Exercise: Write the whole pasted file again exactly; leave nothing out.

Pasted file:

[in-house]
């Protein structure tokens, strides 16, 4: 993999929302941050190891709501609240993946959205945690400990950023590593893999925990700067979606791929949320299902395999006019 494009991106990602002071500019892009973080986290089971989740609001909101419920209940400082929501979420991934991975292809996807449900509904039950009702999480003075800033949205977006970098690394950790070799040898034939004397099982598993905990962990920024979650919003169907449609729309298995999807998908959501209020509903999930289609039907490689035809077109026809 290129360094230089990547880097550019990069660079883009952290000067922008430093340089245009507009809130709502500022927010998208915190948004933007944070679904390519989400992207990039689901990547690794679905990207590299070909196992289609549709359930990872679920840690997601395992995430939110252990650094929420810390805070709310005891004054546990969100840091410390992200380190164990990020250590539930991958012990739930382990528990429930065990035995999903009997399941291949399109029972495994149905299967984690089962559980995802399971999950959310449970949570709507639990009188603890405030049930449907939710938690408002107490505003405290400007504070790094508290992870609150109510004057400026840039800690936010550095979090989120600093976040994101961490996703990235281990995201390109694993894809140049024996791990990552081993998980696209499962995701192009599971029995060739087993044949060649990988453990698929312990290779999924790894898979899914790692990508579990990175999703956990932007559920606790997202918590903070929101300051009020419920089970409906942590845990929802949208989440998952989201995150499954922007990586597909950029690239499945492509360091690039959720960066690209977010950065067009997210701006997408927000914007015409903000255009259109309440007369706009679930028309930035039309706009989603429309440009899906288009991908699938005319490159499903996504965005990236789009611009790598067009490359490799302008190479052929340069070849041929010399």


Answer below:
[in-house]
């Protein structure tokens, strides 16, 4: 993999929302941050190891709501609240993946959205945690400990950023590593893999925990700067979606791929949320299902395999006019 494009991106990602002071500019892009973080986290089971989740609001909101419920209940400082929501979420991934991975292809996807449900509904039950009702999480003075800033949205977006970098690394950790070799040898034939004397099982598993905990962990920024979650919003169907449609729309298995999807998908959501209020509903999930289609039907490689035809077109026809 290129360094230089990547880097550019990069660079883009952290000067922008430093340089245009507009809130709502500022927010998208915190948004933007944070679904390519989400992207990039689901990547690794679905990207590299070909196992289609549709359930990872679920840690997601395992995430939110252990650094929420810390805070709310005891004054546990969100840091410390992200380190164990990020250590539930991958012990739930382990528990429930065990035995999903009997399941291949399109029972495994149905299967984690089962559980995802399971999950959310449970949570709507639990009188603890405030049930449907939710938690408002107490505003405290400007504070790094508290992870609150109510004057400026840039800690936010550095979090989120600093976040994101961490996703990235281990995201390109694993894809140049024996791990990552081993998980696209499962995701192009599971029995060739087993044949060649990988453990698929312990290779999924790894898979899914790692990508579990990175999703956990932007559920606790997202918590903070929101300051009020419920089970409906942590845990929802949208989440998952989201995150499954922007990586597909950029690239499945492509360091690039959720960066690209977010950065067009997210701006997408927000914007015409903000255009259109309440007369706009679930028309930035039309706009989603429309440009899906288009991908699938005319490159499903996504965005990236789009611009790598067009490359490799302008190479052929340069070849041929010399």